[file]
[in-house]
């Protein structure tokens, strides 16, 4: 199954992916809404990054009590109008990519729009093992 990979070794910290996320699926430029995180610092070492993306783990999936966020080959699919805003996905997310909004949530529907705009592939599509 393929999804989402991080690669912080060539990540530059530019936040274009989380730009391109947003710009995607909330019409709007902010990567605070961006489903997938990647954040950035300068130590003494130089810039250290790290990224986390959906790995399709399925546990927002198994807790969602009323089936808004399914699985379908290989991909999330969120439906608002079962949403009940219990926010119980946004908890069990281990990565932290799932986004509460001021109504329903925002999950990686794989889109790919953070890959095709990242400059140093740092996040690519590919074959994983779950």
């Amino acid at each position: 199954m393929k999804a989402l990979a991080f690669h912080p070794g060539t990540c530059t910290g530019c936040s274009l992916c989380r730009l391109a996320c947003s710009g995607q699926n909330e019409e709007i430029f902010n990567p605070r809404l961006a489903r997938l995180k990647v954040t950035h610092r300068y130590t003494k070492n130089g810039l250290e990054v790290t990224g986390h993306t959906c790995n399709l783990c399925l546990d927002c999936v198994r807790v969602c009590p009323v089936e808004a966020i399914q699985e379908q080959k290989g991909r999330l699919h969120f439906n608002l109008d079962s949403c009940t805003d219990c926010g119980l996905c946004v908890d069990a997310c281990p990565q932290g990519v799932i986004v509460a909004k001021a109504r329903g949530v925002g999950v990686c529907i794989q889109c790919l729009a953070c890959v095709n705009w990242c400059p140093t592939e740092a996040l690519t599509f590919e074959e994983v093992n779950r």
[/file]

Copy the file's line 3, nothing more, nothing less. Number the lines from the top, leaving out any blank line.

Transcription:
């Amino acid at each position: 199954m393929k999804a989402l990979a991080f690669h912080p070794g060539t990540c530059t910290g530019c936040s274009l992916c989380r730009l391109a996320c947003s710009g995607q699926n909330e019409e709007i430029f902010n990567p605070r809404l961006a489903r997938l995180k990647v954040t950035h610092r300068y130590t003494k070492n130089g810039l250290e990054v790290t990224g986390h993306t959906c790995n399709l783990c399925l546990d927002c999936v198994r807790v969602c009590p009323v089936e808004a966020i399914q699985e379908q080959k290989g991909r999330l699919h969120f439906n608002l109008d079962s949403c009940t805003d219990c926010g119980l996905c946004v908890d069990a997310c281990p990565q932290g990519v799932i986004v509460a909004k001021a109504r329903g949530v925002g999950v990686c529907i794989q889109c790919l729009a953070c890959v095709n705009w990242c400059p140093t592939e740092a996040l690519t599509f590919e074959e994983v093992n779950r």